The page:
Robby, Miri and I, reunited and silly with happiness pre-Solstice and post-bagel.

1. I talk a lot with adjectives–things are spectacular and wonderful and glorious and amazing and awesome. But I think, to catch the joy of what the Brighter Than Today Solstice in New York was, I think I’d tell little stories.

How it felt to sing among friends–something I haven’t done in years.
The joy of watching an entire group of people laugh and cry and be in awe together.
Book recommendations flying thick and fast at the reception–attendees carrying books! (That’s not even including CFAR’s box of Harry Potter and the Methods of Rationality)

Joyous singing, gathering, community. What a way to close the quarter.

2. On “why didn’t you tell me?”

3. The language we use to talk about substance addiction matters. In fact, it matters very much:

Those clinicians exposed to the “substance abuser” term were significantly more likely to judge the person as more to blame and more deserving of punishment than the exact same individual described as having a substance use disorder. We tested these terms in a general population sample and found even larger differences with more negative and punitive judgments strongly associated with the “abuser” term.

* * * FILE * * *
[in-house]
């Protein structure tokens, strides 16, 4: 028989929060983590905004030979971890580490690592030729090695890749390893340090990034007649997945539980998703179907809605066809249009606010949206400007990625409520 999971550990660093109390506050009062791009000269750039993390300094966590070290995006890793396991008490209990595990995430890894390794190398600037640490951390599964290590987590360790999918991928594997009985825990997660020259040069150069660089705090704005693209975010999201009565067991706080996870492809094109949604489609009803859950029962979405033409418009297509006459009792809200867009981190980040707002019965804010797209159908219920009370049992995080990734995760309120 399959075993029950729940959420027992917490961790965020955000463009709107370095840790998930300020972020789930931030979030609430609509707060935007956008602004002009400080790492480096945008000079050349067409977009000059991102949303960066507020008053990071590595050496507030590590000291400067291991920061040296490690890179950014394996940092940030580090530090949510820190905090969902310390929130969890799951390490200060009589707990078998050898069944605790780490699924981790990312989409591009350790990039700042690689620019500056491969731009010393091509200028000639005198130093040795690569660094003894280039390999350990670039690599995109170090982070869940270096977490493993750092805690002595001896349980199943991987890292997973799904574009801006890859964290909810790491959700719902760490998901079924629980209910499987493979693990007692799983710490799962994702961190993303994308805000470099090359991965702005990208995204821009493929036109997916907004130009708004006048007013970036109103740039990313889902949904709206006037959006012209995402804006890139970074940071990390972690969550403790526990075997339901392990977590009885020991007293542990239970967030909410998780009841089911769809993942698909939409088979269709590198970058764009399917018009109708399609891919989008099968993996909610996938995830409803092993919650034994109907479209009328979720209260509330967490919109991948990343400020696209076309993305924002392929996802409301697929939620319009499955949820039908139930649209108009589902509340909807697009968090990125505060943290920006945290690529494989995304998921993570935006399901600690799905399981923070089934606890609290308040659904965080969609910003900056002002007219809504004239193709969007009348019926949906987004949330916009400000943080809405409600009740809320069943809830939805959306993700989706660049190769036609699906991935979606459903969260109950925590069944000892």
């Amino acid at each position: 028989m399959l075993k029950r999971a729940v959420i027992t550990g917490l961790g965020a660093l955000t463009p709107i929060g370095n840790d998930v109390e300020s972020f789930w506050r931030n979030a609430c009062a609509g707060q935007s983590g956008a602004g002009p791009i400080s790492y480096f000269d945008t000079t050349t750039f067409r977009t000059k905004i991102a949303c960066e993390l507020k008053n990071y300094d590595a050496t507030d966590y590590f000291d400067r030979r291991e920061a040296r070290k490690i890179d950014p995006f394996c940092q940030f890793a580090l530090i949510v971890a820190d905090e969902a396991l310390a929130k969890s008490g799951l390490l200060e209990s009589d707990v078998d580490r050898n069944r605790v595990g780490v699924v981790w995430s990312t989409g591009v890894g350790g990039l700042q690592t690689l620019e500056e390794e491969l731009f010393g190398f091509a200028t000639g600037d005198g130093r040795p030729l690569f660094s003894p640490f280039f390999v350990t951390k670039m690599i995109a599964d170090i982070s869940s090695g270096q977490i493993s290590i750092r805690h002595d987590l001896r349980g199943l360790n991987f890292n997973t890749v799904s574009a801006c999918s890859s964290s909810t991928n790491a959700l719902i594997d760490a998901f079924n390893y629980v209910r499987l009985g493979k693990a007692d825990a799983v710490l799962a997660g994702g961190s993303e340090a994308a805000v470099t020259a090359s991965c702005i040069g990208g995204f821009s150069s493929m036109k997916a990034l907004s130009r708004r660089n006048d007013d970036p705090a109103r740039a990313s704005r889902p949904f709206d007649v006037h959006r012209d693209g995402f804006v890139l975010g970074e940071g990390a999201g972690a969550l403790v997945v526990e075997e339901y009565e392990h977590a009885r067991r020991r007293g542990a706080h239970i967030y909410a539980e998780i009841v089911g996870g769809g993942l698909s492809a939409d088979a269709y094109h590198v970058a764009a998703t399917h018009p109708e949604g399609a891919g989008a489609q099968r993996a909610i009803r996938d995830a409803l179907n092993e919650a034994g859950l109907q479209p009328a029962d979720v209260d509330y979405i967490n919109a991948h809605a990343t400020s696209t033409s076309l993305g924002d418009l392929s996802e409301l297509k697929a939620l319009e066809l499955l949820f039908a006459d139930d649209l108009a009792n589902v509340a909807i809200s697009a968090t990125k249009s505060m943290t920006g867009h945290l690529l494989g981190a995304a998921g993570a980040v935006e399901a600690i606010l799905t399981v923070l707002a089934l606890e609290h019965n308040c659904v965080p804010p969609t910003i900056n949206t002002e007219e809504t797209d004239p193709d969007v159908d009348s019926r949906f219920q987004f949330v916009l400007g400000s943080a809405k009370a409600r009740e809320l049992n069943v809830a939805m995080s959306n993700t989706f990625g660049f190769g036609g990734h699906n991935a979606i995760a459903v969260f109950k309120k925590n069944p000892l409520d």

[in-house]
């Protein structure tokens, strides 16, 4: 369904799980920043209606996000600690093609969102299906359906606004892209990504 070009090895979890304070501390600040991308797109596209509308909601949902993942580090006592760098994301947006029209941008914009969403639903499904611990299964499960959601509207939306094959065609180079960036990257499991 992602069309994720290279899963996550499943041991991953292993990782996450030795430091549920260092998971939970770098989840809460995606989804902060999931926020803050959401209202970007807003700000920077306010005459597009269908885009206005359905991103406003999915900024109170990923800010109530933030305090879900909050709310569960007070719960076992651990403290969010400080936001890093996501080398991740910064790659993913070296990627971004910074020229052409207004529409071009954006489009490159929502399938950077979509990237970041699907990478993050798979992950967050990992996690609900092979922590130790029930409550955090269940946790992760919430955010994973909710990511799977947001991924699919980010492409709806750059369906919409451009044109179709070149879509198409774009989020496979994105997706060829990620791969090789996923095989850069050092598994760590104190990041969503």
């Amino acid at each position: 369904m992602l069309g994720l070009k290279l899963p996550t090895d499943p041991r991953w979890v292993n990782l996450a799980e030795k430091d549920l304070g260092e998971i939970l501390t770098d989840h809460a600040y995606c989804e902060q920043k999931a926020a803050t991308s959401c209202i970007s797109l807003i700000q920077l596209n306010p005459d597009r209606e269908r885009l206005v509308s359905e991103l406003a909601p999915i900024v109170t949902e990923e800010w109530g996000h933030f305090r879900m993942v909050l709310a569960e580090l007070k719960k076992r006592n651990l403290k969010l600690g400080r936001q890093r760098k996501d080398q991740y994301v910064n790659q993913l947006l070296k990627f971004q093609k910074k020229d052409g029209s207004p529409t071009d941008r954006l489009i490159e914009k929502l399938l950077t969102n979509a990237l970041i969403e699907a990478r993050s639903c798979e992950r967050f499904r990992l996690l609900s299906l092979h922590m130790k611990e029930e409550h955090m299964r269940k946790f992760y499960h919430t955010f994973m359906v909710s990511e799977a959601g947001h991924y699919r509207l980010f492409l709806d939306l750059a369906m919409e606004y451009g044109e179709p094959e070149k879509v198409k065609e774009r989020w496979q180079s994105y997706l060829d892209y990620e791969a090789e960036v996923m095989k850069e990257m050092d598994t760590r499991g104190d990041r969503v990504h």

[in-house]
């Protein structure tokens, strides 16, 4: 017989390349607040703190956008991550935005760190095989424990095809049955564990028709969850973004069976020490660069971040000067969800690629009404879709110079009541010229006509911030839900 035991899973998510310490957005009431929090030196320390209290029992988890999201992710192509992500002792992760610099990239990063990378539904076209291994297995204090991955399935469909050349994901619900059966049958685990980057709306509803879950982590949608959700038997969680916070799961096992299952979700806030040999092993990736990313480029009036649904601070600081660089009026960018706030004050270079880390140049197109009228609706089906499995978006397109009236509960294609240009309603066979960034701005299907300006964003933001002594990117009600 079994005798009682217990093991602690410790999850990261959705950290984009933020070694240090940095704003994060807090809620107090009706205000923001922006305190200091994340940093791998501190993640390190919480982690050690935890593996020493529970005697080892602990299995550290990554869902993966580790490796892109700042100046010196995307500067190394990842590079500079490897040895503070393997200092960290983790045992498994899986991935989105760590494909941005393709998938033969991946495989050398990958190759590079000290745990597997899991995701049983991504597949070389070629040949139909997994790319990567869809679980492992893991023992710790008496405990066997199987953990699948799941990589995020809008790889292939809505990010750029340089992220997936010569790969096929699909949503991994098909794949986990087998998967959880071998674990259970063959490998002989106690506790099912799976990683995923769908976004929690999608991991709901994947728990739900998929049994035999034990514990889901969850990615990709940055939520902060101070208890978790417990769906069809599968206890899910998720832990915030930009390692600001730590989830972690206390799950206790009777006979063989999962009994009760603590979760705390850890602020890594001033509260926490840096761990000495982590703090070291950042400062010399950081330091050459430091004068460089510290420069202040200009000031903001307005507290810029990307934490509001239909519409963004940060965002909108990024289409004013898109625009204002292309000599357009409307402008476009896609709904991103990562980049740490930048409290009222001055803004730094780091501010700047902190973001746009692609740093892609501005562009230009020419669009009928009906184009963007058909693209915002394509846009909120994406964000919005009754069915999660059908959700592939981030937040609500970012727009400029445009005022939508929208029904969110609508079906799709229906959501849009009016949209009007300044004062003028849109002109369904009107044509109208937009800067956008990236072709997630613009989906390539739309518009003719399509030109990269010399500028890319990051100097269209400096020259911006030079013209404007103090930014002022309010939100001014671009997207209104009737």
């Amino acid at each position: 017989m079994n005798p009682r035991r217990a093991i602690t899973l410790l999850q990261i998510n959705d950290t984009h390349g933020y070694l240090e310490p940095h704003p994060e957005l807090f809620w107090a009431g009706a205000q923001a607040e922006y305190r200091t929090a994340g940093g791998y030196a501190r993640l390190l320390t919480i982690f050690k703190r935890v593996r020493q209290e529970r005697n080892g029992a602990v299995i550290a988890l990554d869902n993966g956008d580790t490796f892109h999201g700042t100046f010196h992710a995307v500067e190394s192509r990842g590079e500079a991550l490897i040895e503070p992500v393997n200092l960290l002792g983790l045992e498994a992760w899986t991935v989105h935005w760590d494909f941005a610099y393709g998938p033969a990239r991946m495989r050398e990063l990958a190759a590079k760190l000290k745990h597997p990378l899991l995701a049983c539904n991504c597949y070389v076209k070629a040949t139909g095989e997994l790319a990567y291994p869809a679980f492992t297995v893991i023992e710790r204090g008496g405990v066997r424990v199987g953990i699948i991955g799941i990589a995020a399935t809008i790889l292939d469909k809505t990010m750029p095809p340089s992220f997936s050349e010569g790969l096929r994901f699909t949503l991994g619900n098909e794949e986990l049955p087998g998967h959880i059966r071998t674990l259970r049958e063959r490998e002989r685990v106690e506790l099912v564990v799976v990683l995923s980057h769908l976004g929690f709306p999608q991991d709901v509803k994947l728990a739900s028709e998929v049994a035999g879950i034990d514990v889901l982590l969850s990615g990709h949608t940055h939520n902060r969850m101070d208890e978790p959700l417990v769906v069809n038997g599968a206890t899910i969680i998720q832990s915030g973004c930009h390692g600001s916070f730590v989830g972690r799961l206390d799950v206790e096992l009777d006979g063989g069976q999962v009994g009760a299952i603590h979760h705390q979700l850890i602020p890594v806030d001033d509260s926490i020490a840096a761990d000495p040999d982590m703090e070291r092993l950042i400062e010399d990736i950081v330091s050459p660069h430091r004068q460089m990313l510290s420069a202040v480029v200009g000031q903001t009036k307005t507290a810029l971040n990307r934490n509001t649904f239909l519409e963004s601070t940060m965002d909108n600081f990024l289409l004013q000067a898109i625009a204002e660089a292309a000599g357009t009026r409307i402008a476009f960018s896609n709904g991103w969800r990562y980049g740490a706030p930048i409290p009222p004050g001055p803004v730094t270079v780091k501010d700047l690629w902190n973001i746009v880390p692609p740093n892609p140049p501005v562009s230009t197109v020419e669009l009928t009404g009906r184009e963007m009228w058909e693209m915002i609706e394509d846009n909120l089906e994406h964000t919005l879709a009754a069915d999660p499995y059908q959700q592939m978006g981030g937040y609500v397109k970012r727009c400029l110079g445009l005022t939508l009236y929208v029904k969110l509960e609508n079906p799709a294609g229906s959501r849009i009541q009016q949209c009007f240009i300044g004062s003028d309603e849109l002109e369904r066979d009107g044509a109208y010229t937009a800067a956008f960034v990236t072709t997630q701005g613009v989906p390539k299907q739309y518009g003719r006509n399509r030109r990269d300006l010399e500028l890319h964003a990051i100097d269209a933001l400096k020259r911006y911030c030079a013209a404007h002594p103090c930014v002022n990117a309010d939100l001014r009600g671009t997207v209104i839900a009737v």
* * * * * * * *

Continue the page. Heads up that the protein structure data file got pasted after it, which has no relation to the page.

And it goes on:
Luckily, the current federal drug czar (try putting that on your resume) seems to be on board with treating drug addiction more like a complicated problem for science and less like a convenient political football.

4. When I was working in schizophrenia research, and in discussions I’ve had since, that marijuana can trigger earlier onset of schizophrenia in those at-risk already has always been a foregone conclusion. I’ve certainly repeated it enough–bolstered by studies such as this and this. Now, some new research that makes the opposite claim: marijuana has no measurable effect on schizophrenia onset. (academic link)